Date of issue: September 10, 2020
Series: Medical Groundbreakers
Design: Mike Savage and Dale Kilian
Bruce Chown was born in 1893 in Winnipeg. He graduated with a BA from McGill University in 1914 and then went to Europe with the Canadian Field Artillery. Following the war, he attended the University of Manitoba, from which he graduated in medicine in 1922. After additional specialized study in the United States, he returned to Winnipeg as one of the first trained pediatricians in Canada.
At the University of Manitoba, he began research on Rhesus (Rh) haemolytic disease (erythroblastosis fetalis), a disorder in which antibodies produced by a pregnant woman are directed against a surface antigen on fetal red blood cells, causing their destruction (lysis). This process results in anemia, jaundice, and edema in the newborn infant. Dr. Chown and his coworkers identified the mechanism of the disease, allowing for improved management and prevention. He died in Victoria, British Columbia in 1986.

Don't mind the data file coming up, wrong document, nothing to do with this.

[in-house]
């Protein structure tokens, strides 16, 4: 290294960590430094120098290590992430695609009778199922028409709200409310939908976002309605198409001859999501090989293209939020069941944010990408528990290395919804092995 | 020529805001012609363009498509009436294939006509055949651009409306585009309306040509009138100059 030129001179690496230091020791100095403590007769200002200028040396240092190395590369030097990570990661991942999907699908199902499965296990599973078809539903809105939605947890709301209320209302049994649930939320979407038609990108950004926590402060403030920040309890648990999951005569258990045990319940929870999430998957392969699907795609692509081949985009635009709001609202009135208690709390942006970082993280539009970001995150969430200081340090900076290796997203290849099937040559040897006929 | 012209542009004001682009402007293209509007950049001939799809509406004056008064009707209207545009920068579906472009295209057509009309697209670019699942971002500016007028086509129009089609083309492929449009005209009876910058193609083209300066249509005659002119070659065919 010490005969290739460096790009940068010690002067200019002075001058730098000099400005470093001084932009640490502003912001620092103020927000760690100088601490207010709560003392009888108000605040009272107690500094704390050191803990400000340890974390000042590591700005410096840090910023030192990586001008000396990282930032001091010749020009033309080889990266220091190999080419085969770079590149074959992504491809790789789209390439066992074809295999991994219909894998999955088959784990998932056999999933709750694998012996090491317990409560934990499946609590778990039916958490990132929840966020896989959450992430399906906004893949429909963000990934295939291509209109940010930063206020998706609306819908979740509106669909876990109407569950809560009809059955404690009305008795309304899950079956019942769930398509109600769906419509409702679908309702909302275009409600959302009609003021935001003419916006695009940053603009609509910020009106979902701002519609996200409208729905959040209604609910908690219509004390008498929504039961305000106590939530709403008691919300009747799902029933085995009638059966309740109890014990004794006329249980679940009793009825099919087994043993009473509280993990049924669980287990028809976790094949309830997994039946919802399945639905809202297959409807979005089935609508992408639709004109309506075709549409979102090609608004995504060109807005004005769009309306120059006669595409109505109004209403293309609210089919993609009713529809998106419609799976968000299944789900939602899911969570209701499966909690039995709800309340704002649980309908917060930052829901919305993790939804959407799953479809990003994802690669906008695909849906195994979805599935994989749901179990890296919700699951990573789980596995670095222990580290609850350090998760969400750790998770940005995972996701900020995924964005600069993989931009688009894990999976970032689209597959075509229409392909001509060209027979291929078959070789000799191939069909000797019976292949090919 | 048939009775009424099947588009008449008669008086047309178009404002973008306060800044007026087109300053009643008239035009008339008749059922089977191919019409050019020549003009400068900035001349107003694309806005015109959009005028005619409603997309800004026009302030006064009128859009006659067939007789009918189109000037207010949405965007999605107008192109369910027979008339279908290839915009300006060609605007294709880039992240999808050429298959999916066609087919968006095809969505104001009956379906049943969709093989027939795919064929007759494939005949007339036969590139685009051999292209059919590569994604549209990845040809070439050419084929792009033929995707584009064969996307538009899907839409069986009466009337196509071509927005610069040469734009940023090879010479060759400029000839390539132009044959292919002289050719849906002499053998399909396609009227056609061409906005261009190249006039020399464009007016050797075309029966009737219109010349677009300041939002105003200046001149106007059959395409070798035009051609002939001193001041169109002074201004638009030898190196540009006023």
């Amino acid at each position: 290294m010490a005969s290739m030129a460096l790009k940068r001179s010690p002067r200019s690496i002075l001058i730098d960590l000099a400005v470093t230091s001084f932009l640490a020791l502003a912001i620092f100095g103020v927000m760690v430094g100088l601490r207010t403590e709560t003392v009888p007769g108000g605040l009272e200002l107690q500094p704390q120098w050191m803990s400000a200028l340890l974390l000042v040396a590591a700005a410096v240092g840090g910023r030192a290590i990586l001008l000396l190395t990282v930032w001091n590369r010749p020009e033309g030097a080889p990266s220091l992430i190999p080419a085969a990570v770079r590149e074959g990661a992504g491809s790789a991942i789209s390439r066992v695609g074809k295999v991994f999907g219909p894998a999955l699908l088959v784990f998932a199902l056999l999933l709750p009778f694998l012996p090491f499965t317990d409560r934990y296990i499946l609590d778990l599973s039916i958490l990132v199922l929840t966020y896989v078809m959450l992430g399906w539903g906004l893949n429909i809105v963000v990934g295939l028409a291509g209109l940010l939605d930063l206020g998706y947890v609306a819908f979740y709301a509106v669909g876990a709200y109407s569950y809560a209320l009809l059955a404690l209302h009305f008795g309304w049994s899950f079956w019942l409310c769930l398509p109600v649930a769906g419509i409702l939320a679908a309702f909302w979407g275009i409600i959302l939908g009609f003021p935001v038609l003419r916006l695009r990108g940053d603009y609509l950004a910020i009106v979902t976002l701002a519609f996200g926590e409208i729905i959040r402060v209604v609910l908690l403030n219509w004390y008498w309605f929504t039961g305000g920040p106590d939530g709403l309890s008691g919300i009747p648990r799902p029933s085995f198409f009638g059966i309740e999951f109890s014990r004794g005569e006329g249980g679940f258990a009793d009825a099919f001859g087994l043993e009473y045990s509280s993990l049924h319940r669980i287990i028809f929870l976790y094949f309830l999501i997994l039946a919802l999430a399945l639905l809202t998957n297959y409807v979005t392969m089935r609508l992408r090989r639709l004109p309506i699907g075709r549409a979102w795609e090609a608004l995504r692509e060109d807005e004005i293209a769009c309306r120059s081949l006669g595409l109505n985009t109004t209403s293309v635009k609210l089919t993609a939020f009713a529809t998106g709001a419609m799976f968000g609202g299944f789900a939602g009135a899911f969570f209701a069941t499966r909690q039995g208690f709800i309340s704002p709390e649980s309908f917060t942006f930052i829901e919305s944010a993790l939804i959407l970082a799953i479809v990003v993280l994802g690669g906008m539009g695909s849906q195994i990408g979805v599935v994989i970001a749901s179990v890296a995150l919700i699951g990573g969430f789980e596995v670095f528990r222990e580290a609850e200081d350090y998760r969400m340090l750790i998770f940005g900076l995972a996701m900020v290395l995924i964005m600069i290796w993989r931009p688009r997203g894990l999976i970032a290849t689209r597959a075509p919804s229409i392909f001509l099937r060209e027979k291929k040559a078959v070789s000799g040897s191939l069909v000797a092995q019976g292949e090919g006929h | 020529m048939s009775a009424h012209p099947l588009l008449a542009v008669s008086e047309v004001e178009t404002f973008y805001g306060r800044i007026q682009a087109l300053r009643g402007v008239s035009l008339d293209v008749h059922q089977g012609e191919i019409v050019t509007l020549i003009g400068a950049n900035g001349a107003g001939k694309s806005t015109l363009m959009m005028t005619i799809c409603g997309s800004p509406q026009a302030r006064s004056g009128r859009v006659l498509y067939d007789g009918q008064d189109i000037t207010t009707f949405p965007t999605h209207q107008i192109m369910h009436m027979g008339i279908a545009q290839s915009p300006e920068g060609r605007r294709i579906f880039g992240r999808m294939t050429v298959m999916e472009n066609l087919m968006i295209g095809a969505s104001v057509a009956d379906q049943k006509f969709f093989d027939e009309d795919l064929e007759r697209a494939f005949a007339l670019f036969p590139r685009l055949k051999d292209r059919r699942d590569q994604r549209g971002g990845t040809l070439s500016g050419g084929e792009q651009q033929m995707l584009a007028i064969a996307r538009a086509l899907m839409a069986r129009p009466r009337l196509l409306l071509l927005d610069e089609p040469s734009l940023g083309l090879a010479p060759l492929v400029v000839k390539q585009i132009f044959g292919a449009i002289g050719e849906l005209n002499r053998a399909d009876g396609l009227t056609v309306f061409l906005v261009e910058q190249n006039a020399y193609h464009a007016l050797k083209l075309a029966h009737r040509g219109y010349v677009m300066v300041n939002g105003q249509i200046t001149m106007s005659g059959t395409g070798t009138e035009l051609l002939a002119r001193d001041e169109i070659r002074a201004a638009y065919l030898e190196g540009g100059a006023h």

The stamp shows Dr. Chown beside a baby, both on a background of red blood cells. The latter are marked with a + or – to symbolize the presence or absence of the Rh factor. The medal of the Order of Canada is seen at the top left of the stamp. The first-day cover shows another image of Dr. Chown, presumably in his laboratory, with a microscope and what appears to be a needle partly filled with blood in a test tube.